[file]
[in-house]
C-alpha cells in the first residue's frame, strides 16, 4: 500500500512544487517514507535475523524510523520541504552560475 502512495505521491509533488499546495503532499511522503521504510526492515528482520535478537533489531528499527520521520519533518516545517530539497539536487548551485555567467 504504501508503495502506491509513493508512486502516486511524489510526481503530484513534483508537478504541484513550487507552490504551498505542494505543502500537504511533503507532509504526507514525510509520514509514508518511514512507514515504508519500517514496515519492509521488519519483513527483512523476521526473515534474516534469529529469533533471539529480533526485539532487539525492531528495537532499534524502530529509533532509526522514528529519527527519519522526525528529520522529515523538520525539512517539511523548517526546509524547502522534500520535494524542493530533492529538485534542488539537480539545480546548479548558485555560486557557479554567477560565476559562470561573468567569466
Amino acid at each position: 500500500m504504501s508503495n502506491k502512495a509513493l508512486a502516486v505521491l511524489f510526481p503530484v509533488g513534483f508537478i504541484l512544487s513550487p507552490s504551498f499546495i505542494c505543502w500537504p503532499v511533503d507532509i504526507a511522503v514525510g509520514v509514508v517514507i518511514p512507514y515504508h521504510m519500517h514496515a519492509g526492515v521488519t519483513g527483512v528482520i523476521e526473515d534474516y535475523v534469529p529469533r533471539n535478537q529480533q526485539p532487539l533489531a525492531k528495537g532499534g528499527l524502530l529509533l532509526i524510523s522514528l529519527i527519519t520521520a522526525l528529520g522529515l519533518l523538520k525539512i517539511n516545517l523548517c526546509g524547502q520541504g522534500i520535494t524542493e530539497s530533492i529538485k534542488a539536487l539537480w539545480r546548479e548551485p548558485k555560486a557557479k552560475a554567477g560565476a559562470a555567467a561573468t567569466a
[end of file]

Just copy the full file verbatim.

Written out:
[in-house]
C-alpha cells in the first residue's frame, strides 16, 4: 500500500512544487517514507535475523524510523520541504552560475 502512495505521491509533488499546495503532499511522503521504510526492515528482520535478537533489531528499527520521520519533518516545517530539497539536487548551485555567467 504504501508503495502506491509513493508512486502516486511524489510526481503530484513534483508537478504541484513550487507552490504551498505542494505543502500537504511533503507532509504526507514525510509520514509514508518511514512507514515504508519500517514496515519492509521488519519483513527483512523476521526473515534474516534469529529469533533471539529480533526485539532487539525492531528495537532499534524502530529509533532509526522514528529519527527519519522526525528529520522529515523538520525539512517539511523548517526546509524547502522534500520535494524542493530533492529538485534542488539537480539545480546548479548558485555560486557557479554567477560565476559562470561573468567569466
Amino acid at each position: 500500500m504504501s508503495n502506491k502512495a509513493l508512486a502516486v505521491l511524489f510526481p503530484v509533488g513534483f508537478i504541484l512544487s513550487p507552490s504551498f499546495i505542494c505543502w500537504p503532499v511533503d507532509i504526507a511522503v514525510g509520514v509514508v517514507i518511514p512507514y515504508h521504510m519500517h514496515a519492509g526492515v521488519t519483513g527483512v528482520i523476521e526473515d534474516y535475523v534469529p529469533r533471539n535478537q529480533q526485539p532487539l533489531a525492531k528495537g532499534g528499527l524502530l529509533l532509526i524510523s522514528l529519527i527519519t520521520a522526525l528529520g522529515l519533518l523538520k525539512i517539511n516545517l523548517c526546509g524547502q520541504g522534500i520535494t524542493e530539497s530533492i529538485k534542488a539536487l539537480w539545480r546548479e548551485p548558485k555560486a557557479k552560475a554567477g560565476a559562470a555567467a561573468t567569466a